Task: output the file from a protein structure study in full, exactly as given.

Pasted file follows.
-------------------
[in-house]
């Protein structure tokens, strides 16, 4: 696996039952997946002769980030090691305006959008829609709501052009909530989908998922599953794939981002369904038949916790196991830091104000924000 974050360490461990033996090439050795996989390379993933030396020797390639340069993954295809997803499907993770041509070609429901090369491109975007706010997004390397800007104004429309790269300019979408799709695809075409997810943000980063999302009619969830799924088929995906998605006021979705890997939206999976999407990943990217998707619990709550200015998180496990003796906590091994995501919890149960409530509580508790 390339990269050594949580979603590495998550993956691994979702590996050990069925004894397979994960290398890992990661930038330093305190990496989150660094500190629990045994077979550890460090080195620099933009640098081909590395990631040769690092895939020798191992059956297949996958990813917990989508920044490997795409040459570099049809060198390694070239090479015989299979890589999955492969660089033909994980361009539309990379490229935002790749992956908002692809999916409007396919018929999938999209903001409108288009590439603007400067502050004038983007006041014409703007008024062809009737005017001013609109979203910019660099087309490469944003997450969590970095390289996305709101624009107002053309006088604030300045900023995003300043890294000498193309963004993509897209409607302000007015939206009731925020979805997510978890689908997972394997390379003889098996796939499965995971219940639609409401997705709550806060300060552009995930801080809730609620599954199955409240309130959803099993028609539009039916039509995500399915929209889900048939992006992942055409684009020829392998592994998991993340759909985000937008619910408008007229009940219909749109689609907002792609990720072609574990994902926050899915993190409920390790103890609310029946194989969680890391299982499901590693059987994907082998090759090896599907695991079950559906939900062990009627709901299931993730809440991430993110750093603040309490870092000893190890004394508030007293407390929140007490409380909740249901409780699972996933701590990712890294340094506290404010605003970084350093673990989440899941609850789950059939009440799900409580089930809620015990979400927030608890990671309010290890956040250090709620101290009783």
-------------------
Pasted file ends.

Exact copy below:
[in-house]
């Protein structure tokens, strides 16, 4: 696996039952997946002769980030090691305006959008829609709501052009909530989908998922599953794939981002369904038949916790196991830091104000924000 974050360490461990033996090439050795996989390379993933030396020797390639340069993954295809997803499907993770041509070609429901090369491109975007706010997004390397800007104004429309790269300019979408799709695809075409997810943000980063999302009619969830799924088929995906998605006021979705890997939206999976999407990943990217998707619990709550200015998180496990003796906590091994995501919890149960409530509580508790 390339990269050594949580979603590495998550993956691994979702590996050990069925004894397979994960290398890992990661930038330093305190990496989150660094500190629990045994077979550890460090080195620099933009640098081909590395990631040769690092895939020798191992059956297949996958990813917990989508920044490997795409040459570099049809060198390694070239090479015989299979890589999955492969660089033909994980361009539309990379490229935002790749992956908002692809999916409007396919018929999938999209903001409108288009590439603007400067502050004038983007006041014409703007008024062809009737005017001013609109979203910019660099087309490469944003997450969590970095390289996305709101624009107002053309006088604030300045900023995003300043890294000498193309963004993509897209409607302000007015939206009731925020979805997510978890689908997972394997390379003889098996796939499965995971219940639609409401997705709550806060300060552009995930801080809730609620599954199955409240309130959803099993028609539009039916039509995500399915929209889900048939992006992942055409684009020829392998592994998991993340759909985000937008619910408008007229009940219909749109689609907002792609990720072609574990994902926050899915993190409920390790103890609310029946194989969680890391299982499901590693059987994907082998090759090896599907695991079950559906939900062990009627709901299931993730809440991430993110750093603040309490870092000893190890004394508030007293407390929140007490409380909740249901409780699972996933701590990712890294340094506290404010605003970084350093673990989440899941609850789950059939009440799900409580089930809620015990979400927030608890990671309010290890956040250090709620101290009783």